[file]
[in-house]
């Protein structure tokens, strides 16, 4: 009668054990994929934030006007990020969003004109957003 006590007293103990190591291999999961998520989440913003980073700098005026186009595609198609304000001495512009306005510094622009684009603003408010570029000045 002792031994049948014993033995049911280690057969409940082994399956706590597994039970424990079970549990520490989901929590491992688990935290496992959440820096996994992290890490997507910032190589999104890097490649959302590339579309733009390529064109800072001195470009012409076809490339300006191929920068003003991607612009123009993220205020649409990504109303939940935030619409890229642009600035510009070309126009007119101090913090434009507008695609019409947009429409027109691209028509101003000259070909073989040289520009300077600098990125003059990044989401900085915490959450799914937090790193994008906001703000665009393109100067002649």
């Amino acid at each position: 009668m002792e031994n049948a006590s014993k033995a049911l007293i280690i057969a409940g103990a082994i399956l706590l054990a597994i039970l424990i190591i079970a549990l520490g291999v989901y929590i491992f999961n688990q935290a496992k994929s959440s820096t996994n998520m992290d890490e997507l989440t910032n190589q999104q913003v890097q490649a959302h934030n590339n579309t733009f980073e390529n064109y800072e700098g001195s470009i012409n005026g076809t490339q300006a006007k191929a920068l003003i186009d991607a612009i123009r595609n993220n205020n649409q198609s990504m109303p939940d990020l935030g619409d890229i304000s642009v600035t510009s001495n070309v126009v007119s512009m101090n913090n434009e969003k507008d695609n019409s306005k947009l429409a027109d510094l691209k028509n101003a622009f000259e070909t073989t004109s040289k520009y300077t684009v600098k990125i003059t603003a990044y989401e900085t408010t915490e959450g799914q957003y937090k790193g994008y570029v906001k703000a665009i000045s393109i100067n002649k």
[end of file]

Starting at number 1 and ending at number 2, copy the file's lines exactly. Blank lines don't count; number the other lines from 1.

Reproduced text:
[in-house]
């Protein structure tokens, strides 16, 4: 009668054990994929934030006007990020969003004109957003 006590007293103990190591291999999961998520989440913003980073700098005026186009595609198609304000001495512009306005510094622009684009603003408010570029000045 002792031994049948014993033995049911280690057969409940082994399956706590597994039970424990079970549990520490989901929590491992688990935290496992959440820096996994992290890490997507910032190589999104890097490649959302590339579309733009390529064109800072001195470009012409076809490339300006191929920068003003991607612009123009993220205020649409990504109303939940935030619409890229642009600035510009070309126009007119101090913090434009507008695609019409947009429409027109691209028509101003000259070909073989040289520009300077600098990125003059990044989401900085915490959450799914937090790193994008906001703000665009393109100067002649």